Gil Smart: How I changed my mind on guns
Gil Smart , email@example.com 5:10 p.m. ET Feb. 7, 2017
(Photo: AP FILE PHOTO)
Florida could soon have looser gun laws. Or tighter gun laws.
Numerous gun bills await the Legislature when it convenes March 7. From the right we have a full-frontal assault by Sen. Greg Steube, who filed a comprehensive bill — since broken into smaller proposals — to allow open display of firearms in courthouses, government meetings, on college campuses and in airport baggage claim areas. Another bill would make private businesses that ban concealed weapons liable if a gun owner who leaves his weapon at home is injured in an attack that "could reasonably have been prevented" with a gun.
With a strong Republican majority in the Legislature, this could be the year these bills — some of which were (ahem) shot down in years past — become law.
But not so fast. Orlando Democrats Sen. Linda Stewart and Rep. Carlos Guillermo Smith have proposed an assault weapons ban that also would outlaw "parts that convert a firearm into an assault weapon," like large-capacity magazines. Another Democratic bill would prohibit concealed-weapons permit holders from carrying guns in performing arts centers or theaters.
My bold prediction: Regardless of what happens, it won't move the public opinion needle. Opinions are entrenched; not many people change their minds about guns.
Not many. But some.
Including your humble host.
Once upon a time I was anti-gun. I viewed the issue through what I thought was a rational lens. Guns, particularly the semi-automatic rifles commonly called "assault weapons," are engineered and designed to kill. They excel at the task.
And I didn't get why the pro-gun crowd didn't see a need to curtail the availability of these weapons with the goal of preventing more more massacres.
But even then my anti-gun enthusiasm was tempered by the fact I'd spent some time around guns — not in my own home, but at my in-laws'.
My wife's dad — "the armed father-in-law," as I refer to him — carried at least one gun on him at all times, plus a .45 (he's totally old school) tucked into the pocket behind the driver's seat of his vehicle. The first time I met him, we went out to an Italian restaurant in my wife's hometown of Altoona, Pennsylvania. When we left, my girlfriend/now-wife walked ahead with her mother, while he and I walked behind.
"I want to show you something," he said. He pulled a Derringer-style pistol from an ankle holster.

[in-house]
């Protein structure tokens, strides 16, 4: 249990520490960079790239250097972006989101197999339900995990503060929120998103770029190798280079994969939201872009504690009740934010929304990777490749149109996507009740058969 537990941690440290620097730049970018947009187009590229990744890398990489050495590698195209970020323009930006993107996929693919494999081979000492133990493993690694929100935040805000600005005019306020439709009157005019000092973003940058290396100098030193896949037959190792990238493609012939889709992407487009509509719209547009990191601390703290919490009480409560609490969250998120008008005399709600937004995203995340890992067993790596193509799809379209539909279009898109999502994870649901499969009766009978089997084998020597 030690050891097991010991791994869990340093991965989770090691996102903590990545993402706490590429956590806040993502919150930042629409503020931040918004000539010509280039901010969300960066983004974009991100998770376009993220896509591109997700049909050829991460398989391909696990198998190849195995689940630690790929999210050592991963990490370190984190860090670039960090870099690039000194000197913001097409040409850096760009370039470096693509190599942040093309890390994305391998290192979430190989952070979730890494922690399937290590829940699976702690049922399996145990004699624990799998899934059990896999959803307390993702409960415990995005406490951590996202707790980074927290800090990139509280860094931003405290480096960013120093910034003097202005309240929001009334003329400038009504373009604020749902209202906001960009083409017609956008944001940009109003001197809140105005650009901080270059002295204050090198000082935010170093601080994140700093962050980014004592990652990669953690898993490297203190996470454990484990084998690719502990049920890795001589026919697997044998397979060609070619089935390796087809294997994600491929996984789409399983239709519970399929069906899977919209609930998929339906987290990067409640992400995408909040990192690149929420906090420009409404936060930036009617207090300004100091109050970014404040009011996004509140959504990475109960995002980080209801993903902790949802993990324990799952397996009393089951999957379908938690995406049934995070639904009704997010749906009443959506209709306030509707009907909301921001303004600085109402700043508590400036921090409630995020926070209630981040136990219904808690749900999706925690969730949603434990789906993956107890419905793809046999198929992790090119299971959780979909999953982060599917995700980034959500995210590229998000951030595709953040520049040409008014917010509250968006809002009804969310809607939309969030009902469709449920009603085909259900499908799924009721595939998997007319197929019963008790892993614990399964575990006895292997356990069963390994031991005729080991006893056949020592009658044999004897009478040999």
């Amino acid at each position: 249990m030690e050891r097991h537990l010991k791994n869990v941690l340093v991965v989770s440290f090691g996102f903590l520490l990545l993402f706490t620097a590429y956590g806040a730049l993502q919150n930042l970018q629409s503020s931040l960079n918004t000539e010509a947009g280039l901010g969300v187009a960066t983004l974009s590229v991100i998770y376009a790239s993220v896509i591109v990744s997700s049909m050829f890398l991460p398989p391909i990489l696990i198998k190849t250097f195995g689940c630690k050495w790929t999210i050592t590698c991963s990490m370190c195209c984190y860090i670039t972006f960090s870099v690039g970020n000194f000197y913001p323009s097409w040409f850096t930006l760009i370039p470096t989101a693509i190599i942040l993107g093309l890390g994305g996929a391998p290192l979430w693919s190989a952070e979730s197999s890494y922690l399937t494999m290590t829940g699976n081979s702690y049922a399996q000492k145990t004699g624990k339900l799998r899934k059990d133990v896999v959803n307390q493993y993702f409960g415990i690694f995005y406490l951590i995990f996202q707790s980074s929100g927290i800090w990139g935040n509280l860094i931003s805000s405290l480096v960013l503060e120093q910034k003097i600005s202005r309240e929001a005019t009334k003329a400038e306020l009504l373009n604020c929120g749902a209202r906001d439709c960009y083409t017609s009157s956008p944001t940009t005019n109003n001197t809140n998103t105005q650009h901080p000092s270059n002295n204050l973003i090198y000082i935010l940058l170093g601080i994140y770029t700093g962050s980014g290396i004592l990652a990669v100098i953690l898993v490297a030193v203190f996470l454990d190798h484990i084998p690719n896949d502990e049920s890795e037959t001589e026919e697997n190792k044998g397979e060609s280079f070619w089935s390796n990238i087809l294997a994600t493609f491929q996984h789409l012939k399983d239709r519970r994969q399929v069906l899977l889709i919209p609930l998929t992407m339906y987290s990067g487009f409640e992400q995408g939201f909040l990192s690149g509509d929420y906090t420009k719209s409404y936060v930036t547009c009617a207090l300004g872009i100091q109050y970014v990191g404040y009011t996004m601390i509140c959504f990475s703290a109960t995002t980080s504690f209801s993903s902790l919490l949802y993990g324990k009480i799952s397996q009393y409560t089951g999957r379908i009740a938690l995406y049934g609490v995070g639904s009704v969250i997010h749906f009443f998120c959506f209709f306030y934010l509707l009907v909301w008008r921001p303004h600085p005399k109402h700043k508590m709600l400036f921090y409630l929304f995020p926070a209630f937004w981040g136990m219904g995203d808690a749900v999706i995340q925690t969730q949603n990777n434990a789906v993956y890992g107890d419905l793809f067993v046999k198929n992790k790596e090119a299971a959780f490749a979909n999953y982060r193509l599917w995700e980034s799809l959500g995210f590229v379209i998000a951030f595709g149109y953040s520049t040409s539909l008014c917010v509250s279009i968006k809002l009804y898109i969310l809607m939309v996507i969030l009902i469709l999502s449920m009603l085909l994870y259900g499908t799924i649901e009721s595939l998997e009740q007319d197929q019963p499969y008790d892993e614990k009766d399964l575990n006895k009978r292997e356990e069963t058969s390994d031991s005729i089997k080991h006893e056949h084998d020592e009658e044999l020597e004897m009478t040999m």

"This is in case we run into any bandits," he said.
And I thought: How many bandits do you run into in Altoona? But clearly, he was sending a message: Hands off my daughter.
But it wasn't like he waved the guns around. He either concealed-carried them or they were locked up. I learned what responsible gun ownership looked like. And I noticed the guns didn't shoot themselves.
I didn't actually fire a gun until years later, when my oldest son was in Boy Scouts and went to a range. There, I fired several .22 rifles and, later, dad's semi-automatic .380. That bugger was loud.
Then my buddy George, a Vietnam vet, asked if I wanted to go shooting. George still had his service .45, and at the range he rented an M1A, the civilian equivalent of the M14 he carried in Vietnam. I was a terrible shot with the pistol, but did pretty well with the rifle, scoring a couple of near-bull's-eye.
It was fun. It was cool. There's a feeling when you hold a weapon like that in your hand, a feeling of power and control.
I think that's the allure: the idea that if you have a gun, you can be in control rather than being at the mercy of someone else.
Indeed, the moment I realized my position had changed came in the wake of a brutal rape-murder in my hometown of Lancaster. Two young men broke into the home of a beloved local teacher and slaughtered her. This doesn't even begin to describe what happened. The District Attorney was reluctant to release details, perhaps concerned a lynch mob might show up outside the jailhouse.
In subsequent online discussions, several people said: If she'd owned a gun, maybe this wouldn't have happened.
I couldn't disagree.
Sure, maybe the killers would have gotten the drop on her anyway; m. Maybe, had her weapon been locked up, it would have been inaccessible when she needed it most.
But maybe it could have made all the difference.
Ultimately, I think guns are a reflection of human nature and American culture. That very American anger and resentment that motivates so many killers is a rationale to limit guns. But it also is a reason to own them.
And I think the loudest anti-gun rhetoric comes from those who have never been around firearms. If you have never owned one or known anyone who has, they're scary machines used to kill and nothing more, and you simply can't understand why anyone would have one unless they want it for nefarious purposes.
For me, proximity created familiarity, which ultimately led to greater understanding. Your own mileage might vary. But the issue now seems more complicated, more nuanced, than it once seemed. There are no easy answers.
One thing I'm sure of, though: We'll be offered many easy answers, from both sides, as the Legislature debates these bills.
Gil Smart is a columnist for Treasure Coast Newspapers and a member of the Editorial Board. His columns reflect his opinion. Readers may reach him at firstname.lastname@example.org, by phone at 772-223-4741 or via Twitter at @TCPalmGilSmart.